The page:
- Maximum amount of Individuals and Households Program financial assistance increased for Housing Assistance to $35,500 and for Other Needs Assistance to $35,500. This increases the maximum amount of available coverage under any Group Flood Insurance Policy.
For additional information about these adjustments, review the notices on the Federal Register.
FEMA, in partnership with ShakeOut, encourages everyone to take action and register their participation in the Great ShakeOut Earthquake Drill.
The 2019 International ShakeOut day is Oct. 17. Millions of people worldwide will drop, cover, and hold on during earthquake drills in schools, organizations, communities, and households at 10:17 a.m. local time.
Earthquakes can happen where we work, live, or travel, and earthquake drills are an opportunity for everyone, everywhere, to practice earthquake safety and other aspects of emergency plans. Visit ShakeOut.org to register your participation, find resources, and learn more.
To learn more about earthquake safety visit Ready.gov
Each October, the American Planning Association recognizes and focuses on the importance of community planning and its impacts. This year’s theme – “Planning for Infrastructure That Benefits All” – highlights how well-planned infrastructure projects (including roadways, transportation systems, housing, parks, and even broadband networks) strengthen communities, boost the economy, expand opportunity, and promote equitable development.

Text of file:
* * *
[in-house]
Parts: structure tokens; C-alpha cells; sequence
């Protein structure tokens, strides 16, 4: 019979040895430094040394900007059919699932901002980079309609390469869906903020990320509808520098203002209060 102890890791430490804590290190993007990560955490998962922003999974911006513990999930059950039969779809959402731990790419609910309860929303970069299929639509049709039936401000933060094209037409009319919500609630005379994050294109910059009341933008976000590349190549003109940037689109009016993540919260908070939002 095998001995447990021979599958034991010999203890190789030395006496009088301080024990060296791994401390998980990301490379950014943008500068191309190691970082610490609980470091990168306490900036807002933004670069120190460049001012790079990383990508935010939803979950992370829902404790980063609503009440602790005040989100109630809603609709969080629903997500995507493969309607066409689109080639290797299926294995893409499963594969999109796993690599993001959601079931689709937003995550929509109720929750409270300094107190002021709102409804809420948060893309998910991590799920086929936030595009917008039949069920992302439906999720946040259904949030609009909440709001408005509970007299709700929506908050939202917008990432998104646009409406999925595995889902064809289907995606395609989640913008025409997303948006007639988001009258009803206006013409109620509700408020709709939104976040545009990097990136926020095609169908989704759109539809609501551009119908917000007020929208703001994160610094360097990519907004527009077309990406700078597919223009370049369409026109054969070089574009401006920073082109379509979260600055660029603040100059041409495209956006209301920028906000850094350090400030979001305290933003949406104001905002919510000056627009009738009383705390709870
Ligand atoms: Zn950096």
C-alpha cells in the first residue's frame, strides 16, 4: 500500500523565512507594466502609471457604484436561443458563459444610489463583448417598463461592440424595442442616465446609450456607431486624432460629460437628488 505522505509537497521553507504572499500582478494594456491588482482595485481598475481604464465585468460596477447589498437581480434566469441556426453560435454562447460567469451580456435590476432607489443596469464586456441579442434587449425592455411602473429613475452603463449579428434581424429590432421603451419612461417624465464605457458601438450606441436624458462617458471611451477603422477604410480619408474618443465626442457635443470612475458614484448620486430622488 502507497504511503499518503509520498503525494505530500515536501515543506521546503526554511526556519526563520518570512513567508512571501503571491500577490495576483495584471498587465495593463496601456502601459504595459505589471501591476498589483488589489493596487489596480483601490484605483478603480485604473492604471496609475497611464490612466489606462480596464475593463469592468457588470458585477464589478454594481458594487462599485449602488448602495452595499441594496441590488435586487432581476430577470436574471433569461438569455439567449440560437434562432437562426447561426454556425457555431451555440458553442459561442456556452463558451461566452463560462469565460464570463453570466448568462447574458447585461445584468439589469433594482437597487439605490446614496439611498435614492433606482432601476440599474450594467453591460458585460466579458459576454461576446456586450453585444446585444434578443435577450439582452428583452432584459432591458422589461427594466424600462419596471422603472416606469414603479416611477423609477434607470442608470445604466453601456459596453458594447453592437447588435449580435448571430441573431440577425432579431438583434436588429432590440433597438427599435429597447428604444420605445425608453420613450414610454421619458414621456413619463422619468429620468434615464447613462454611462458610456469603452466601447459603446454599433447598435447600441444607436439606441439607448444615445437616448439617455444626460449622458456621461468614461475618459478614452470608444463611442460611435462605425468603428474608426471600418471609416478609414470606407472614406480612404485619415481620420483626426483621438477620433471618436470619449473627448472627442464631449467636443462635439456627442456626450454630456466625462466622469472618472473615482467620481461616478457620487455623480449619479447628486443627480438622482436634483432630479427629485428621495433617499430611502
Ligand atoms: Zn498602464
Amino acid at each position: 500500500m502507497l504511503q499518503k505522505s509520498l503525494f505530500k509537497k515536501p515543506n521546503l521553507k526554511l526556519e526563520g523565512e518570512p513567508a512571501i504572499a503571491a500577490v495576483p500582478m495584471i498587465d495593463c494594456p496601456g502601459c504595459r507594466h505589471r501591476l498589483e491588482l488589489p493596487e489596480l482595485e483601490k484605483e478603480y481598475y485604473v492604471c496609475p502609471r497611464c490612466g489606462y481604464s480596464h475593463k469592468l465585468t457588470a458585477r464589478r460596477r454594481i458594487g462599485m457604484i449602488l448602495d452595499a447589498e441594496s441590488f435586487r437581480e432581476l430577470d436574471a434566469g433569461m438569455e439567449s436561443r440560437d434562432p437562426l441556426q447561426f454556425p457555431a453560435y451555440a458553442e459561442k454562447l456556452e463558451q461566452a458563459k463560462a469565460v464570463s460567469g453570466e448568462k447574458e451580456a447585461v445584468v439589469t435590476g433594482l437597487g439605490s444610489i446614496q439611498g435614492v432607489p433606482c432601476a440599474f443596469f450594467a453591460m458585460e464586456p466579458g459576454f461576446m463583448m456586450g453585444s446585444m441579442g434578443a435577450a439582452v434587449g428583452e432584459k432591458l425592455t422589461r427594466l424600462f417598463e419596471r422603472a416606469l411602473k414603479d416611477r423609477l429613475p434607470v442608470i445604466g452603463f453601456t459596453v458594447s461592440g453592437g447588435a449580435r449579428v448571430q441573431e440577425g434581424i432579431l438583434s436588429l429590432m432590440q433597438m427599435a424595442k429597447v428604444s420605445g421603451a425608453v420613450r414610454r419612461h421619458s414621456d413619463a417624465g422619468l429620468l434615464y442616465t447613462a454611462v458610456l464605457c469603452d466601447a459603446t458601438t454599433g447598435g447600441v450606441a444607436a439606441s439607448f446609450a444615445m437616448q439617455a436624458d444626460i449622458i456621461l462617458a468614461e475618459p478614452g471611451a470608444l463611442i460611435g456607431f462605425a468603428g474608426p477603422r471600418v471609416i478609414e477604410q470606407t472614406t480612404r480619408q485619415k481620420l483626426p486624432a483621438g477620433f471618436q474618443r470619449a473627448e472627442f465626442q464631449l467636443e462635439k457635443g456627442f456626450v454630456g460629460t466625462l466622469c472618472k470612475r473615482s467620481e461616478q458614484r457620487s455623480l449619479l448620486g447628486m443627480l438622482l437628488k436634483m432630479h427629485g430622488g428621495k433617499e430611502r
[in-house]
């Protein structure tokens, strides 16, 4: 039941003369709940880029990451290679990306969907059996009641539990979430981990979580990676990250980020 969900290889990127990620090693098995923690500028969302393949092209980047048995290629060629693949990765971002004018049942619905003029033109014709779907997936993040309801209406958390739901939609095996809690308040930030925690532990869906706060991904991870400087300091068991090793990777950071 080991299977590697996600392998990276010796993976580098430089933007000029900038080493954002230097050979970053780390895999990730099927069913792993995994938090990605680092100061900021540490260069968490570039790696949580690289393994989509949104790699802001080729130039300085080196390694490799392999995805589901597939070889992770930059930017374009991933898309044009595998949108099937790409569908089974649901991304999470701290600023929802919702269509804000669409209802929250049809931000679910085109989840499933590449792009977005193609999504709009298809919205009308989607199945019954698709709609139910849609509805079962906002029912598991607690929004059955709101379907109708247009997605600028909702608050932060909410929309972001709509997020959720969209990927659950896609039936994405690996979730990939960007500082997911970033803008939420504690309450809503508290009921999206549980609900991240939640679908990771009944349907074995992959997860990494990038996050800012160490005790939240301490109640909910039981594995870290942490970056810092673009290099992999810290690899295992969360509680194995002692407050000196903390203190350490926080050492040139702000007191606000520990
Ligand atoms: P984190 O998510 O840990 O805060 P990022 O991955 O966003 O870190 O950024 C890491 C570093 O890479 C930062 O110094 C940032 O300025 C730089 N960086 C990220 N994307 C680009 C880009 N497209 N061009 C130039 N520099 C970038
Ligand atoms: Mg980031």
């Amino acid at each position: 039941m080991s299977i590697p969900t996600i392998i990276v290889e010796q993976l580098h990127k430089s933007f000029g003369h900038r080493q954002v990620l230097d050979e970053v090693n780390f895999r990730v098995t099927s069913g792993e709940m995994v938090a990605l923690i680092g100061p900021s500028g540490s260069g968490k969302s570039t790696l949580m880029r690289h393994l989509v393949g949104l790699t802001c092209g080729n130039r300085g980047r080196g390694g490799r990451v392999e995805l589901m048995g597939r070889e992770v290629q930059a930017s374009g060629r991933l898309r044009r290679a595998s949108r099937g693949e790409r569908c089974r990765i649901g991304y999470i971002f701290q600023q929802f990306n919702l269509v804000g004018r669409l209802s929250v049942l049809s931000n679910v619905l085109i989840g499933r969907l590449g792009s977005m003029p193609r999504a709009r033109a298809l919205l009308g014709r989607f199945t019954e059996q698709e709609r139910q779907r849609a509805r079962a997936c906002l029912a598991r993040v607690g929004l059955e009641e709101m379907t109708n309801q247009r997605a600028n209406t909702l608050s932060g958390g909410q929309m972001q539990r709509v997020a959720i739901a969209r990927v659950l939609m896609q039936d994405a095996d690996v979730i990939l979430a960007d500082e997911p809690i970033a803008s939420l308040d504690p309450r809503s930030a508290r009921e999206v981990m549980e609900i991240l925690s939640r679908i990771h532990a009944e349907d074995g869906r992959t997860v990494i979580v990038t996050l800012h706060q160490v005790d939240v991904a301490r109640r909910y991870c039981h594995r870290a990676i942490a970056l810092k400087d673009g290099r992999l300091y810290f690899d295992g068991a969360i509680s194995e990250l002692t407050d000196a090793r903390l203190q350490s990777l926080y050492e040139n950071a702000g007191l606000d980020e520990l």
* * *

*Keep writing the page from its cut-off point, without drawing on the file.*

These themes tie directly to FEMA’s National Mitigation Investment Strategy, Community Lifelines, and the development of the new Building Resilient Infrastructure in Communities program, especially in the context of mitigation planning. Communities that plan with citizen’s safety in mind are more resilient and better prepared to face disasters. A good first step to build-in safety considerations into a community is to connect community planning with mitigation planning. Mitigation is most effective when it is coordinated with other plans, processes, policies and decisions.
Mitigation plans are the key to breaking the cycle of disaster damage, reconstruction, and repeated damage. A FEMA-approved local and state hazard mitigation plan is required for applying for mitigation grants. Since the passage of the Disaster Mitigation Act of 2000, FEMA grants totaling approximately $500 million dollars have funded the initial creation or updates of nearly 5,700 mitigation plans. As of June 2019, 87 percent (20,875 local jurisdictions) across the nation have FEMA-approved and adopted local hazard mitigation plans. This includes all 50 states, DC, five territories and 217 tribes.
Visit FEMA.gov to learn more about Hazard Mitigation Planning.
FEMA is participating in the National Building Museum’s annual Big Build Community Day in Washington, DC, on Saturday, Oct. 12. Builders of every age learn side-by-side with community planners, roofers, plumbers, artisans, and more in this hands-on event celebrating how we design and build the places where we work, live, and play. Come experience FEMA’s virtual reality experience “IMMERSED,” explore construction vehicles, and learn more about the ins and outs of building and construction.
The program is free and hours are from 10 a.m.to 5 p.m. at the National Building Museum, 401 F St. NW, Washington, DC near the Judiciary Square Metro.